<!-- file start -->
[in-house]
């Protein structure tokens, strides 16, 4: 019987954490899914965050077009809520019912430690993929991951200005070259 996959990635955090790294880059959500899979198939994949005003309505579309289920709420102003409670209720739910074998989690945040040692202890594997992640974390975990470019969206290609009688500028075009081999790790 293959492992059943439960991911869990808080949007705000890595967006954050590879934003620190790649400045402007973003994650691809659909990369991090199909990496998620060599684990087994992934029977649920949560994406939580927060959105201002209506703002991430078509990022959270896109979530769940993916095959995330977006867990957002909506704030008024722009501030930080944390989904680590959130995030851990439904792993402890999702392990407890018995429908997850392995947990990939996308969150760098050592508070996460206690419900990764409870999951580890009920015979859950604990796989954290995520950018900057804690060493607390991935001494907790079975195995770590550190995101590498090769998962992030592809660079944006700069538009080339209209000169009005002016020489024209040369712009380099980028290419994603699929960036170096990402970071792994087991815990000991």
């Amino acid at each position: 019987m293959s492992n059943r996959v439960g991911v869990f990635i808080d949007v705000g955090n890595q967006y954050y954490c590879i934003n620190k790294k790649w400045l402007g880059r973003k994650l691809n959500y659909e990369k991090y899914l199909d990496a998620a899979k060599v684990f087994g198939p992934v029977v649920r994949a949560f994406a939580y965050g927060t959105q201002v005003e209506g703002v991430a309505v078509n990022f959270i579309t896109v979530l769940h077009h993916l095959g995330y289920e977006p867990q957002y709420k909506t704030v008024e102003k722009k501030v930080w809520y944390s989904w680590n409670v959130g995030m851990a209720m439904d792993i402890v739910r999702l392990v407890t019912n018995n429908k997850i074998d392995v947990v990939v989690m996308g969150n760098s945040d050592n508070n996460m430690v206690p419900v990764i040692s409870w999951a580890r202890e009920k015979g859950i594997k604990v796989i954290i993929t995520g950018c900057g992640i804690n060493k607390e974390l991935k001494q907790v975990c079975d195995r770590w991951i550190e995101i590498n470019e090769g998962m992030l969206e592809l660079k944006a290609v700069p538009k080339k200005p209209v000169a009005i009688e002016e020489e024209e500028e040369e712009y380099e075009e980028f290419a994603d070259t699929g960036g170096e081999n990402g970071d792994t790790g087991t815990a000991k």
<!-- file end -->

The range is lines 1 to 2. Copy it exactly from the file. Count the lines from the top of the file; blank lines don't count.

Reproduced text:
[in-house]
């Protein structure tokens, strides 16, 4: 019987954490899914965050077009809520019912430690993929991951200005070259 996959990635955090790294880059959500899979198939994949005003309505579309289920709420102003409670209720739910074998989690945040040692202890594997992640974390975990470019969206290609009688500028075009081999790790 293959492992059943439960991911869990808080949007705000890595967006954050590879934003620190790649400045402007973003994650691809659909990369991090199909990496998620060599684990087994992934029977649920949560994406939580927060959105201002209506703002991430078509990022959270896109979530769940993916095959995330977006867990957002909506704030008024722009501030930080944390989904680590959130995030851990439904792993402890999702392990407890018995429908997850392995947990990939996308969150760098050592508070996460206690419900990764409870999951580890009920015979859950604990796989954290995520950018900057804690060493607390991935001494907790079975195995770590550190995101590498090769998962992030592809660079944006700069538009080339209209000169009005002016020489024209040369712009380099980028290419994603699929960036170096990402970071792994087991815990000991």